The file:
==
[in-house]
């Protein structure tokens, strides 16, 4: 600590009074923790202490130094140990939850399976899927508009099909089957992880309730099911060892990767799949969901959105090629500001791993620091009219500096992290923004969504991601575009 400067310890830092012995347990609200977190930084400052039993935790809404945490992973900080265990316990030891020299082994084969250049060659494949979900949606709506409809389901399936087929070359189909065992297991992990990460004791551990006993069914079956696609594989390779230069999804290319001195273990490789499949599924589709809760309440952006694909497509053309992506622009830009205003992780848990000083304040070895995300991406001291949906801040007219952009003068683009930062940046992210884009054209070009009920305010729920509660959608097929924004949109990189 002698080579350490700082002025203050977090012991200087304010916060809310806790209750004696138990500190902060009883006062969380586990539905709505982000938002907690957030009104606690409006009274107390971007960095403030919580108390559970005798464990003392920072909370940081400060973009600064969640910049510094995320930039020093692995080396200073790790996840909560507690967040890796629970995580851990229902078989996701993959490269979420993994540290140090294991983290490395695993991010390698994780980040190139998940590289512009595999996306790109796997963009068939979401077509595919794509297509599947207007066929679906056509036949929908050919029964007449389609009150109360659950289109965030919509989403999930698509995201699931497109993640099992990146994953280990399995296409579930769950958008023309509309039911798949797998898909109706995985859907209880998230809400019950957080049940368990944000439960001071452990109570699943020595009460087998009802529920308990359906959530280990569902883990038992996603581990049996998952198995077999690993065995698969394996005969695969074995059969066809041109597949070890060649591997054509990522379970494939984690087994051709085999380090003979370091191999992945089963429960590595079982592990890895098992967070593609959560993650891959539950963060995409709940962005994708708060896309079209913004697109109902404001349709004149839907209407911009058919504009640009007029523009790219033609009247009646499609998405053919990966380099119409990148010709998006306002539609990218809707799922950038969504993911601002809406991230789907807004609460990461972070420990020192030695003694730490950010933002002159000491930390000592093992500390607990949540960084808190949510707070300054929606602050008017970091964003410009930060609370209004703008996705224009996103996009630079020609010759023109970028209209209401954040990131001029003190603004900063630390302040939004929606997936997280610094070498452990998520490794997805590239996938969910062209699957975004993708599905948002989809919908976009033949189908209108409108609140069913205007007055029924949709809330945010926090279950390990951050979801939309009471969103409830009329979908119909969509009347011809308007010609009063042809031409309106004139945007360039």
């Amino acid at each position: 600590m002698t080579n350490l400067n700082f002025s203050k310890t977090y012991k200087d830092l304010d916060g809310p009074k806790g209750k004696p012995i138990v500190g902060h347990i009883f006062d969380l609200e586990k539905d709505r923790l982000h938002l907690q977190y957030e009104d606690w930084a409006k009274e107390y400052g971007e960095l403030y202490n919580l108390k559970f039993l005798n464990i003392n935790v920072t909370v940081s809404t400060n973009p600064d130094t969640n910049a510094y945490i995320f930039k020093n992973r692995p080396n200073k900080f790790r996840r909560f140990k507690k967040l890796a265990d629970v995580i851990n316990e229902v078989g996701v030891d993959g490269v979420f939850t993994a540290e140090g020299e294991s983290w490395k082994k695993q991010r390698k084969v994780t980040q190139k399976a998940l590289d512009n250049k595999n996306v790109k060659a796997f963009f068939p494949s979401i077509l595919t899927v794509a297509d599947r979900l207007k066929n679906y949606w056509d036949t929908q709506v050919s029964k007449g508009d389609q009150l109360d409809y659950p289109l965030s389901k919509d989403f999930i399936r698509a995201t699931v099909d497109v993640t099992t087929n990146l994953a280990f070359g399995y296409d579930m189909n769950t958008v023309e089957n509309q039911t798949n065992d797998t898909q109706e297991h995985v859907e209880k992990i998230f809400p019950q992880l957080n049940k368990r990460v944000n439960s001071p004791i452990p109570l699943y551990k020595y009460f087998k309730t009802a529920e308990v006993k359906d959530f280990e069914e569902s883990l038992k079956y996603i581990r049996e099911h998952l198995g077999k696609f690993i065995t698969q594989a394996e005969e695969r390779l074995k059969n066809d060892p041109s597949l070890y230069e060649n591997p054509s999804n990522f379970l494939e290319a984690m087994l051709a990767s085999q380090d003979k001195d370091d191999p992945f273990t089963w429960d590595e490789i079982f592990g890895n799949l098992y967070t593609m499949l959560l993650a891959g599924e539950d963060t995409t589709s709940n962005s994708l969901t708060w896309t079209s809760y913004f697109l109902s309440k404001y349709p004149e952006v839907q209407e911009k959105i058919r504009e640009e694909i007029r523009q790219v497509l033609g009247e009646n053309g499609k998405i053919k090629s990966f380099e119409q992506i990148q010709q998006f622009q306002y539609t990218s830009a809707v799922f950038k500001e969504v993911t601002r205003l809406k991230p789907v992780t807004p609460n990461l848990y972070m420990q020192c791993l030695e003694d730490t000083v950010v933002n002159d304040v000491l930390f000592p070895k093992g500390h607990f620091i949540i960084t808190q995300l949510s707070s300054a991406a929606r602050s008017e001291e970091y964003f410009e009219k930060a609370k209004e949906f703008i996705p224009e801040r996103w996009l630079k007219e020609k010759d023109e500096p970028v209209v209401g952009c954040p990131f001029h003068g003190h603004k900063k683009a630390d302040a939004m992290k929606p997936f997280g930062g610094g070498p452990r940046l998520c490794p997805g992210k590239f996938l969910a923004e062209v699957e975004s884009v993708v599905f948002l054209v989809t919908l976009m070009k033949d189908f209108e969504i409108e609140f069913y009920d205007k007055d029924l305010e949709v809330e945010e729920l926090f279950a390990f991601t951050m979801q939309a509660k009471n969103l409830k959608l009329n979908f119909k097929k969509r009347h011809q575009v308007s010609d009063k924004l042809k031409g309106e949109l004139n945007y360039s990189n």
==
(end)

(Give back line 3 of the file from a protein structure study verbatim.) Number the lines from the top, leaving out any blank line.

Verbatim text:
């Amino acid at each position: 600590m002698t080579n350490l400067n700082f002025s203050k310890t977090y012991k200087d830092l304010d916060g809310p009074k806790g209750k004696p012995i138990v500190g902060h347990i009883f006062d969380l609200e586990k539905d709505r923790l982000h938002l907690q977190y957030e009104d606690w930084a409006k009274e107390y400052g971007e960095l403030y202490n919580l108390k559970f039993l005798n464990i003392n935790v920072t909370v940081s809404t400060n973009p600064d130094t969640n910049a510094y945490i995320f930039k020093n992973r692995p080396n200073k900080f790790r996840r909560f140990k507690k967040l890796a265990d629970v995580i851990n316990e229902v078989g996701v030891d993959g490269v979420f939850t993994a540290e140090g020299e294991s983290w490395k082994k695993q991010r390698k084969v994780t980040q190139k399976a998940l590289d512009n250049k595999n996306v790109k060659a796997f963009f068939p494949s979401i077509l595919t899927v794509a297509d599947r979900l207007k066929n679906y949606w056509d036949t929908q709506v050919s029964k007449g508009d389609q009150l109360d409809y659950p289109l965030s389901k919509d989403f999930i399936r698509a995201t699931v099909d497109v993640t099992t087929n990146l994953a280990f070359g399995y296409d579930m189909n769950t958008v023309e089957n509309q039911t798949n065992d797998t898909q109706e297991h995985v859907e209880k992990i998230f809400p019950q992880l957080n049940k368990r990460v944000n439960s001071p004791i452990p109570l699943y551990k020595y009460f087998k309730t009802a529920e308990v006993k359906d959530f280990e069914e569902s883990l038992k079956y996603i581990r049996e099911h998952l198995g077999k696609f690993i065995t698969q594989a394996e005969e695969r390779l074995k059969n066809d060892p041109s597949l070890y230069e060649n591997p054509s999804n990522f379970l494939e290319a984690m087994l051709a990767s085999q380090d003979k001195d370091d191999p992945f273990t089963w429960d590595e490789i079982f592990g890895n799949l098992y967070t593609m499949l959560l993650a891959g599924e539950d963060t995409t589709s709940n962005s994708l969901t708060w896309t079209s809760y913004f697109l109902s309440k404001y349709p004149e952006v839907q209407e911009k959105i058919r504009e640009e694909i007029r523009q790219v497509l033609g009247e009646n053309g499609k998405i053919k090629s990966f380099e119409q992506i990148q010709q998006f622009q306002y539609t990218s830009a809707v799922f950038k500001e969504v993911t601002r205003l809406k991230p789907v992780t807004p609460n990461l848990y972070m420990q020192c791993l030695e003694d730490t000083v950010v933002n002159d304040v000491l930390f000592p070895k093992g500390h607990f620091i949540i960084t808190q995300l949510s707070s300054a991406a929606r602050s008017e001291e970091y964003f410009e009219k930060a609370k209004e949906f703008i996705p224009e801040r996103w996009l630079k007219e020609k010759d023109e500096p970028v209209v209401g952009c954040p990131f001029h003068g003190h603004k900063k683009a630390d302040a939004m992290k929606p997936f997280g930062g610094g070498p452990r940046l998520c490794p997805g992210k590239f996938l969910a923004e062209v699957e975004s884009v993708v599905f948002l054209v989809t919908l976009m070009k033949d189908f209108e969504i409108e609140f069913y009920d205007k007055d029924l305010e949709v809330e945010e729920l926090f279950a390990f991601t951050m979801q939309a509660k009471n969103l409830k959608l009329n979908f119909k097929k969509r009347h011809q575009v308007s010609d009063k924004l042809k031409g309106e949109l004139n945007y360039s990189n």